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Henry is as equally charming as his sister Mary. He’s what you’d describe as a bad boy, perhaps even more so than Willoughby is in Sense & Sensibility. Tom Hardy simply oozes charisma and sex appeal, plus he has that playful quality that would make him quite an irresistible scoundrel. I think Hardy can display a certain sensitivity for the role for when Henry falls for Fanny and he ardently pursues her.

Iain Glen as Sir Thomas Bertram

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I’ve always liked Iain Glen since he played the villain in the first Lara Croft movie. Yes he even out-shined pre-Bond Daniel Craig in that one. Later on he popped up in the later season of BBC Spooks and now he’s in Game of Thrones. There’s a certain gravitas that commands respect which makes him suitable to play a wealthy landowner who’s tough on his children. His authoritarian style drives away his eldest son Tom, and he’s quite harsh to Fanny when she refuses to do what he says. But in the end he realizes the error of his ways and I think Iain can also display vulnerability when the scenes call for it.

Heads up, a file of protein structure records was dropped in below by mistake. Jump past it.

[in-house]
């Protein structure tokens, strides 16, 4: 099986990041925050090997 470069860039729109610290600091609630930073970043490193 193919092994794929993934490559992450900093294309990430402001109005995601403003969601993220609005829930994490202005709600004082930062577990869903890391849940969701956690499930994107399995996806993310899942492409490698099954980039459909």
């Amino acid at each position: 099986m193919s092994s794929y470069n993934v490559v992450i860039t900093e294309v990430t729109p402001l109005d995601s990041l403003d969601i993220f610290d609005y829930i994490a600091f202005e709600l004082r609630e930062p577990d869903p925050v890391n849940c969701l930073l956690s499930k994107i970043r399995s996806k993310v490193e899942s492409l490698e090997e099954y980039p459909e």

Gemma Arterton as Maria Bertram

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Maria is described as vain and pretentious, and she’s a bit of a bully to Fanny. She’s obviously materialistic as she only marries Rushworth for his money. I could see Gemma play this role. She may look like a sweet English rose but there’s an icy quality about her that could work well for the role.

Rose Byrne as Julia Bertram

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Julia is not as mean nor cocky as Maria and deep down she resents her sister for being so over-indulgent. Seems that Rose has been in a lot of American comedies lately, I’m curious to see her in a period drama like this one.

Helena Bonham Carter as Lady Bertram

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I always see Helena being so feisty all the time, I’d like to see her play a rather lethargic character. Lady Bertram is described as neurotic as she’s dependent on her pills and all she does is lounge around in the house doing absolutely nothing. There’s something childlike about this character that I think Helena can pull off with aplomb.

Brenda Blethyn as Mrs. Norris

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Having played Mrs. Benett in Joe Wright’s Pride & Prejudice, I somehow think it’d be interesting to see her play a mean-spirited character here. I absolutely loathe Mrs. Norris, especially her treatment to Fanny, always reminding her of her *place* in the family in the cruelest way. Blethyn often plays comedic character and sometimes comedic performers often make convincing villains.


Previous Jane Austen Recasting Post:

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Well, those are our picks for the main characters Mansfield Park. Let us know your thoughts and feel free to offer your own picks in the comments!